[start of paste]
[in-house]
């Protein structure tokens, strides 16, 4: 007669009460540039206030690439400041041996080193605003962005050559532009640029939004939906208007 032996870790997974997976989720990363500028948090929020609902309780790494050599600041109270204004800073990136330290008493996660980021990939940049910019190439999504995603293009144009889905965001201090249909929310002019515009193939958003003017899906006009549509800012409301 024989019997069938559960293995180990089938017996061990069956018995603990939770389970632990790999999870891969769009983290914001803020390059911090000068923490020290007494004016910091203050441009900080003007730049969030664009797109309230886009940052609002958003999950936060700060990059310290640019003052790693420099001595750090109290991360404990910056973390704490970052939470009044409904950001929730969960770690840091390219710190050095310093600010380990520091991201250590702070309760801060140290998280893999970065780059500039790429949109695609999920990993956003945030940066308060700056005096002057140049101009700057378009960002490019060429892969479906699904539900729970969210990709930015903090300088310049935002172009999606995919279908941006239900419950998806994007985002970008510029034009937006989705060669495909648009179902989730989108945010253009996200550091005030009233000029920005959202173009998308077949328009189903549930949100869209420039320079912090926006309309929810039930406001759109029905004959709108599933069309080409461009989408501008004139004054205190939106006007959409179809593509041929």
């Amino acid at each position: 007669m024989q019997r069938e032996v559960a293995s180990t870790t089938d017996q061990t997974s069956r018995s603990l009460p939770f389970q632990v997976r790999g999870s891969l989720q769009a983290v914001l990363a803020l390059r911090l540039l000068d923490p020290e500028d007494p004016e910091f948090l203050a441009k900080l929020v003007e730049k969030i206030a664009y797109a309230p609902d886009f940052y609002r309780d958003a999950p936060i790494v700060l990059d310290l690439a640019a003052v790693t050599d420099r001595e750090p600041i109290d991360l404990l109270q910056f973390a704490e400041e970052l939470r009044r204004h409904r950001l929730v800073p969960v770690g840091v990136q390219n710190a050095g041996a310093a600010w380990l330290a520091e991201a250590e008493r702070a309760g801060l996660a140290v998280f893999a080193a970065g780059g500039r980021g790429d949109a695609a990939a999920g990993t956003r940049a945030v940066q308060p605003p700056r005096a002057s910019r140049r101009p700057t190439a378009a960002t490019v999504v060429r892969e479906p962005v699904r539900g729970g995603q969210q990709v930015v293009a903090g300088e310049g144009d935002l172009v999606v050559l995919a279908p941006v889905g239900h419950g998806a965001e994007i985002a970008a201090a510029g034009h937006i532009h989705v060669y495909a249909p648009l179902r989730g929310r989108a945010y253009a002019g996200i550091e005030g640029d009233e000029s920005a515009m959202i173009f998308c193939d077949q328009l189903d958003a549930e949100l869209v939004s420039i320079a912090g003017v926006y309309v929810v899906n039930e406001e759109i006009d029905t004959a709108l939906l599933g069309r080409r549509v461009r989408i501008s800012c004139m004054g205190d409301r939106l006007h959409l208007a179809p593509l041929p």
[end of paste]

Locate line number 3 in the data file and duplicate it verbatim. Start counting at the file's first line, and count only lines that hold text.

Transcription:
């Amino acid at each position: 007669m024989q019997r069938e032996v559960a293995s180990t870790t089938d017996q061990t997974s069956r018995s603990l009460p939770f389970q632990v997976r790999g999870s891969l989720q769009a983290v914001l990363a803020l390059r911090l540039l000068d923490p020290e500028d007494p004016e910091f948090l203050a441009k900080l929020v003007e730049k969030i206030a664009y797109a309230p609902d886009f940052y609002r309780d958003a999950p936060i790494v700060l990059d310290l690439a640019a003052v790693t050599d420099r001595e750090p600041i109290d991360l404990l109270q910056f973390a704490e400041e970052l939470r009044r204004h409904r950001l929730v800073p969960v770690g840091v990136q390219n710190a050095g041996a310093a600010w380990l330290a520091e991201a250590e008493r702070a309760g801060l996660a140290v998280f893999a080193a970065g780059g500039r980021g790429d949109a695609a990939a999920g990993t956003r940049a945030v940066q308060p605003p700056r005096a002057s910019r140049r101009p700057t190439a378009a960002t490019v999504v060429r892969e479906p962005v699904r539900g729970g995603q969210q990709v930015v293009a903090g300088e310049g144009d935002l172009v999606v050559l995919a279908p941006v889905g239900h419950g998806a965001e994007i985002a970008a201090a510029g034009h937006i532009h989705v060669y495909a249909p648009l179902r989730g929310r989108a945010y253009a002019g996200i550091e005030g640029d009233e000029s920005a515009m959202i173009f998308c193939d077949q328009l189903d958003a549930e949100l869209v939004s420039i320079a912090g003017v926006y309309v929810v899906n039930e406001e759109i006009d029905t004959a709108l939906l599933g069309r080409r549509v461009r989408i501008s800012c004139m004054g205190d409301r939106l006007h959409l208007a179809p593509l041929p």